Sen. Menendez contacted top officials in friend’s Medicare dispute
By Carol D. Leonnig and Jerry Markon,
Sen. Robert Menendez raised concerns with top federal health-care officials twice in recent years about their finding that a Florida eye doctor — a close friend and major campaign donor — had overbilled the government by $8.9 million for care at his clinic, Menendez aides said Wednesday.
Menendez (D-N.J.) initially contacted federal officials in 2009 about the government’s audit of Salomon Melgen, complaining to the director overseeing Medicare payments that it was unfair to penalize the doctor because the billing rules were ambiguous, the aides said.
Last year, in a meeting with the acting administrator of the agency in charge of Medicare and Medicaid, Menendez again questioned whether federal auditors had been fair in their assessment of Melgen’s billing for eye injections to treat macular degeneration, the senator’s aides said.
The agency had ordered Melgen to repay the $8.9 million, and at the time of both conversations, Melgen was disputing the agency’s conclusion. His appeal continues to this day.
Menendez’s office provided this account of his contacts with the Centers for Medicare and Medicaid Services after The Washington Post asked about the role he had played in the long-standing dispute between Melgen and the agency over his billing practices.
Menendez, who became chairman of the Senate Foreign Relations Committee this month, is under scrutiny because of his close relationship with Melgen. The doctor donated more than $700,000 last year to Menendez’s reelection campaign and other Senate Democrats. And when Melgen needed help with a port security contract in the Dominican Republic last year, Menendez urged U.S. officials to press the country to carry out the multimillion-dollar agreement.
Menendez is facing a Senate ethics inquiry about two free trips he took in 2010 on Melgen’s private plane to the doctor’s seaside mansion in the Dominican Republic. Menendez acknowledged this month that he had not properly disclosed the trips. He wrote a personal check for $58,500 to reimburse Melgen.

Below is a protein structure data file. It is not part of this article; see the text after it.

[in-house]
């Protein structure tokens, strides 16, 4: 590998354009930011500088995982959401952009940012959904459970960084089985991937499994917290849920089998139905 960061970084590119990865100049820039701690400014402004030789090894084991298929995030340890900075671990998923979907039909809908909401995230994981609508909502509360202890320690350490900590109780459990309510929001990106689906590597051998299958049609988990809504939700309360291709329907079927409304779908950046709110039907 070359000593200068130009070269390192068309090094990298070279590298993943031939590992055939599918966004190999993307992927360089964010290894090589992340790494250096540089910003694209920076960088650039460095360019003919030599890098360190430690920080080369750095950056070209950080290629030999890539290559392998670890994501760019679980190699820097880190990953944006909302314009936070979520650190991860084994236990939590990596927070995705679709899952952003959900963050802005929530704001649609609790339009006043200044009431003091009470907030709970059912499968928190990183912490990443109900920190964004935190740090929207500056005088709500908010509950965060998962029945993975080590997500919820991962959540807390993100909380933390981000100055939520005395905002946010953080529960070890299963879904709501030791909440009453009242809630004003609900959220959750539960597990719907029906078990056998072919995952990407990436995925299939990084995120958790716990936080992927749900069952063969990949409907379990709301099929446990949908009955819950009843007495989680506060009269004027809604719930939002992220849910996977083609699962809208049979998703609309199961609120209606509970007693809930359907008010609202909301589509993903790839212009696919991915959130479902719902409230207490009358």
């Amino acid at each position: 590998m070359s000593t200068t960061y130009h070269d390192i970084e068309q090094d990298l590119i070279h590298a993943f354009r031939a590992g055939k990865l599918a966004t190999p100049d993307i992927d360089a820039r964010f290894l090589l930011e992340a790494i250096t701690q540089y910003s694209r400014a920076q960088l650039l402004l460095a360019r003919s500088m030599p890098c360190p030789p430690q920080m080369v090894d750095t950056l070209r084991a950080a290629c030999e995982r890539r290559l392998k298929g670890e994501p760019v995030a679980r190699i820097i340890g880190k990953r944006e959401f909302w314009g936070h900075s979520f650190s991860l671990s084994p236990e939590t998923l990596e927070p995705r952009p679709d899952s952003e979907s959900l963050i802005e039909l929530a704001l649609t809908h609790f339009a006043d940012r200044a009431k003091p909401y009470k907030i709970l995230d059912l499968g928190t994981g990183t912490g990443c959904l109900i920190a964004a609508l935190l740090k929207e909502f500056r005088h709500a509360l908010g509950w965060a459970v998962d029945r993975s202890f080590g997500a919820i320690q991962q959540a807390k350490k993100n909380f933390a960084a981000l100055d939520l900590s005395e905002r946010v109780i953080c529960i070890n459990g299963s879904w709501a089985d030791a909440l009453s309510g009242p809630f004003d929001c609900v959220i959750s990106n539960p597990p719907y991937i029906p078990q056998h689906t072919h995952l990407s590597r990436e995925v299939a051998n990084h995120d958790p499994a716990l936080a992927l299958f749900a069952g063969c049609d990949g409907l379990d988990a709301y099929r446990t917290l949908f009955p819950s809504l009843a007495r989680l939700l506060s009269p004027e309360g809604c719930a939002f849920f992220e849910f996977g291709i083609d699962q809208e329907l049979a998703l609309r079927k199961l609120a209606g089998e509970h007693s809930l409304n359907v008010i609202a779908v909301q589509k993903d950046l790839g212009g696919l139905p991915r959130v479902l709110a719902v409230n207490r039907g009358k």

Meanwhile, a federal investigation of what law enforcement officials say are allegations of health-care fraud by Melgen escalated last week when FBI agents and health-care investigators raided medical offices in West Palm Beach where he runs Vitreo-Retinal Consultants. The teams spent nearly 24 hours searching the premises and removing dozens of boxes containing billing and medical records and computer files.
Federal investigators and health-care auditors have had concerns about Melgen’s billing practices at various times over the past decade, two former federal officials said. In part, they have examined the volume of eye injections, surgeries and laser treatments performed at his West Palm Beach clinic.
But a Menendez aide said Wednesday that the senator did not know Melgen was under formal investigation for possible fraud until the well-publicized raid last week.
“Senator Menendez was never aware of and has not intervened in any Medicare fraud investigation on behalf of Vitreo Retinal Consultants,” his office said in a statement.
The senator’s conversation with federal officials about Melgen’s case was unrelated to the current investigation, Menendez aides said.